A six-year-old girl stares in the window of an inner city neighborhood grocery store in San Francisco in the 1950s.
The window is cluttered — it's hard to see through the dirt. "Mike's" says the sign above the door. The little girl's eyes are determinedly fixed on an object that glows, just behind the smudged glass. It is a doll behind that window, the only doll in any window in this neighborhood, and it is there as a Christmas promotion. The store is directly across the street from the little girl's house. She can see the doll by gluing her eyes to the window of the room her grandmother sleeps in, which doubles as the family's living room. She will never want another doll as much as she craves that tall perfect blonde in her pink gown — she has to have that doll.
But December 25 comes and goes with the doll still in the window, removed a few days later to be replaced with a sign that advertises Pabst Blue Ribbon beer.
The little girl is right. She never does crave another doll, for she is not a doll kind of girl. She becomes a tomboy who turns to skates and stilts and baseball and bicycles. But on that January 6, almost 60 years ago, it is her family's Christmas Eve and a large box under the Christmas tree holds the magic doll. The warm glow of that moment and the image of that perfect blonde haired beauty remains planted somewhere deep inside that one-time little girl's heart.
Fast forward about sixty years.
A little boy turning five is getting ready to start school. He spends most of his days with his grandmother — let's call her Vesna — and whenever she lets him, he is playing with her computer and watching Disney movies. One of his favorites is a Disney animated adventure film called Cars.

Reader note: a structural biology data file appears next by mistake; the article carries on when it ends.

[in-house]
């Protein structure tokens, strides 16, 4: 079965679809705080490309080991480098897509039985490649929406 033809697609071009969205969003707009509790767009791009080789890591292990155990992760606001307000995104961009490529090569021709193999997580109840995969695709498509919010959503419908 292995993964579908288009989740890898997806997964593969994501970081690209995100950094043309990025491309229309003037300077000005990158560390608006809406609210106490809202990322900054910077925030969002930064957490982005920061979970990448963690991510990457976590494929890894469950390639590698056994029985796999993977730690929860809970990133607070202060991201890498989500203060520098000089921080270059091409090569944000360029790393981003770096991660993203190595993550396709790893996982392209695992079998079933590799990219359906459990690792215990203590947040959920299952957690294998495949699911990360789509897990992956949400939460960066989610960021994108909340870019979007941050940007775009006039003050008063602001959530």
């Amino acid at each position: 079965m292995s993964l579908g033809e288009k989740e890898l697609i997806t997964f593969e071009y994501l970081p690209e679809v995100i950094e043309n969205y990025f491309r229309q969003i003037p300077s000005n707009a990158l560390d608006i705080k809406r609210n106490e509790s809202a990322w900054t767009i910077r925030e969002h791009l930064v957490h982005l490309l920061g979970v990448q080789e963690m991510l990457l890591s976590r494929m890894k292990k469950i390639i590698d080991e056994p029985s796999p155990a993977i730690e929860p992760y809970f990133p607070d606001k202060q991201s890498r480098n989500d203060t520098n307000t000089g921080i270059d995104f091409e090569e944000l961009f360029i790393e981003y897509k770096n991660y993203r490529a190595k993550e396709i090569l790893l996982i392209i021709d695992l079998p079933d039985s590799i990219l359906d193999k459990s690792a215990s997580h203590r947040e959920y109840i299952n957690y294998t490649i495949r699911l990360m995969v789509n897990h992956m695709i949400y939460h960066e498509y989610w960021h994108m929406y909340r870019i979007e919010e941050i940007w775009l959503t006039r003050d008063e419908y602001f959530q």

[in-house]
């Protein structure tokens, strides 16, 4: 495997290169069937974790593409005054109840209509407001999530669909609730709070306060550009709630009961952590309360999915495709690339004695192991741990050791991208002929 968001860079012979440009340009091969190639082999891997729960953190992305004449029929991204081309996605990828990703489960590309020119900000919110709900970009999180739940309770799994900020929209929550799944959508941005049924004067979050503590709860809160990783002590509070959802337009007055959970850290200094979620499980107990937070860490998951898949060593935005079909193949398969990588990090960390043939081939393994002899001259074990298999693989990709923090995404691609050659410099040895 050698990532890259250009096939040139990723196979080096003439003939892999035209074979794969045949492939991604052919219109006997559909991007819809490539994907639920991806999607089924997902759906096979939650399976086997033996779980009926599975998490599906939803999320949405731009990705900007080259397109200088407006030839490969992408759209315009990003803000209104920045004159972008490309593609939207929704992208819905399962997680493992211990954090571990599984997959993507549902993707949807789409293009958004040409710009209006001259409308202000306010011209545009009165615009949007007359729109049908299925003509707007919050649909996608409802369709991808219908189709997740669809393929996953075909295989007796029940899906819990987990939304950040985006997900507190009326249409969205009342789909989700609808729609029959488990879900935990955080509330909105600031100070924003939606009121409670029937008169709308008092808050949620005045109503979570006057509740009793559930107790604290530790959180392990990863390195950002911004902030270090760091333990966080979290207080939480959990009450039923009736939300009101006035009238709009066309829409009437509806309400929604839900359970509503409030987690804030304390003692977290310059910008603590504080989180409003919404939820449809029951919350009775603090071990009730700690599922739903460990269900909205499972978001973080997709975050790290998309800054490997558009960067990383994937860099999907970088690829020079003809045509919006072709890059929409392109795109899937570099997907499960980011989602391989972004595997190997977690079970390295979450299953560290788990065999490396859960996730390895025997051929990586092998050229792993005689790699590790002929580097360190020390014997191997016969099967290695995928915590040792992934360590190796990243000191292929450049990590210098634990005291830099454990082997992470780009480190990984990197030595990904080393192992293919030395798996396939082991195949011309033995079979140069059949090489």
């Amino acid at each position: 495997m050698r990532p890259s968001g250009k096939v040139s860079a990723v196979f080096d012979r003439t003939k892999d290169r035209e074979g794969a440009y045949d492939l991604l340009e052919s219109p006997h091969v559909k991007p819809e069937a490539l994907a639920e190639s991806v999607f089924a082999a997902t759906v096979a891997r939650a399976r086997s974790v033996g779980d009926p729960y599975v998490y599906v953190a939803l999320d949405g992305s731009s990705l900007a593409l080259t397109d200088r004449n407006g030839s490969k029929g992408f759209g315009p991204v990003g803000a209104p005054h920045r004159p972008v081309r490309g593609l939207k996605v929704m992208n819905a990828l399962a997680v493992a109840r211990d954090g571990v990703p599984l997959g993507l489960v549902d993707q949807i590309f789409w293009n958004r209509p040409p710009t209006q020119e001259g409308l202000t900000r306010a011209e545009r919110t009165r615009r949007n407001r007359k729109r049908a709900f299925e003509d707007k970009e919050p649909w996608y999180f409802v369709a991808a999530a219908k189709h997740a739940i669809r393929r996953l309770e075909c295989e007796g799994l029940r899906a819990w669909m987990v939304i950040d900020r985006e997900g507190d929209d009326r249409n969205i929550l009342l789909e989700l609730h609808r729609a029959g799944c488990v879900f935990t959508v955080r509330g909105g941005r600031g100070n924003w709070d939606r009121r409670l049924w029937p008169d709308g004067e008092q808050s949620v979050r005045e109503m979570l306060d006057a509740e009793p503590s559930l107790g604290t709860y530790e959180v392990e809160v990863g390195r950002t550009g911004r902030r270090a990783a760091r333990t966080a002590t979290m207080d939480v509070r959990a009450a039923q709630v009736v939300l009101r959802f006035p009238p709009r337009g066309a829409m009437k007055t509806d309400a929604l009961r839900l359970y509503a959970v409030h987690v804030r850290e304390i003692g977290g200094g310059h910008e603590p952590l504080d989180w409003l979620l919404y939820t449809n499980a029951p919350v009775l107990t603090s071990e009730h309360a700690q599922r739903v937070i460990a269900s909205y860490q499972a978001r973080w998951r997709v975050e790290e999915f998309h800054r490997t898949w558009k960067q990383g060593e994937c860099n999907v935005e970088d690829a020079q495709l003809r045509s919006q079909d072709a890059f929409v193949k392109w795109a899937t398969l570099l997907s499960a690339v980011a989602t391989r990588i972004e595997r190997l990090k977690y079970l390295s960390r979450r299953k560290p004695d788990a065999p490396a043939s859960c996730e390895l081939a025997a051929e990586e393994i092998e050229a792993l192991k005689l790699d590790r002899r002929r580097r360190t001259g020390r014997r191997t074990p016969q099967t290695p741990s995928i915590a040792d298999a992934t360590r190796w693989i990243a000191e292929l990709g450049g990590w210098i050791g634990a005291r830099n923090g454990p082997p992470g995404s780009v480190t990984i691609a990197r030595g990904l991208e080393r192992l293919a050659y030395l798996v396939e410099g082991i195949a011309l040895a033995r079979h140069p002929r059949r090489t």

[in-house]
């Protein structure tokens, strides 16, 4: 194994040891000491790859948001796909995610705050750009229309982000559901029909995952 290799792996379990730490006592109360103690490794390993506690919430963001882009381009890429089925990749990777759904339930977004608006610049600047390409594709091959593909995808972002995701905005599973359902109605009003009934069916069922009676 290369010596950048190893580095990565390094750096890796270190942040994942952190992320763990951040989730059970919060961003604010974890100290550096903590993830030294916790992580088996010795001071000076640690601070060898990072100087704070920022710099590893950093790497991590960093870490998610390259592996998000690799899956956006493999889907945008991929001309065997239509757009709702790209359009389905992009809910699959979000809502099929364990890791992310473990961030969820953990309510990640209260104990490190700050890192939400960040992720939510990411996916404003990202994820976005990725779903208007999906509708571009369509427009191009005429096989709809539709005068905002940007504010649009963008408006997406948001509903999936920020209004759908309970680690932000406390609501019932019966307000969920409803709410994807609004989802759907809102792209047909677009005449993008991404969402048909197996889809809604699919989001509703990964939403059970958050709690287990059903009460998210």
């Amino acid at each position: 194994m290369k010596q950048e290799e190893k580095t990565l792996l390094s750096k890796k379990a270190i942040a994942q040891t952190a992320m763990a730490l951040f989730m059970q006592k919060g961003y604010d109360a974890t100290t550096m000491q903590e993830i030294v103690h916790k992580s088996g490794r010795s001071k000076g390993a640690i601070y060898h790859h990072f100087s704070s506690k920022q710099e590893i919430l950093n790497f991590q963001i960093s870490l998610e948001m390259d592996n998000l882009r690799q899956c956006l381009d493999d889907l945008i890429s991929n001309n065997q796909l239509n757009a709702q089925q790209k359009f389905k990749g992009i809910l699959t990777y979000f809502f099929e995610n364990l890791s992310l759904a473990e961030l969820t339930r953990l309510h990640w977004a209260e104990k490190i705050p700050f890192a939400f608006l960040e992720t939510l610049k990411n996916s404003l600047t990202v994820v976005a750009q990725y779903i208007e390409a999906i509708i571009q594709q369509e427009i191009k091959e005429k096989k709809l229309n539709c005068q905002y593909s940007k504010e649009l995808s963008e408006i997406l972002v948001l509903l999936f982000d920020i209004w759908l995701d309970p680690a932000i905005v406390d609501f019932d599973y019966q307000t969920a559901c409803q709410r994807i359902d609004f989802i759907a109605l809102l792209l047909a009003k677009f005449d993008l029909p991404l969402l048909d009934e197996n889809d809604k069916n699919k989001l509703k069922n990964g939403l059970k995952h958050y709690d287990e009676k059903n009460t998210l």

The computer also shows him many goodies that surround this cartoon. The internet brings backpacks and lunch boxes with cars on them tantalizingly close — Right there in his grandmother Vesna's bedroom. Right there behind the smudged glass where he presses his finger on this magic backpack.
The little boy is 8,000 miles from Disneyland. The Disney store does not ship to his country. While the backpack is not expensive, getting it to Serbia might be. But the little boy really, really, really wants that backpack. And his grandmother really, really wants to get it for him.
A few miles from the Disney store in San Francisco wanders the one-time little girl — me — who had long forgotten about wanting that doll 60 years ago. There is a text from Vesna about a Cars backpack and that once little girl shakes her head, thinking about the crass commercialism that has spread a desire for this backpack to the far corners of the globe, even to a house in Belgrade, where the little boy is about to start school.
The little girl was born there and when she visits, the little boy's father will be warm and polite and, until pressed, will avoid saying what he really thinks about her adopted homeland, America — a place he believes is evil. It is not only the source of much of the world's crass commercialism, but of the specific bombs that fell on his town not that many years ago.
As she walks down the San Francisco street, however, it is the memory of the doll in the window that pulls her into the Disney store. And while the backpack cannot be teleported to Vesna's apartment in Serbia, the young salesclerk quickly messengers a picture to Belgrade where it is greeted with glee.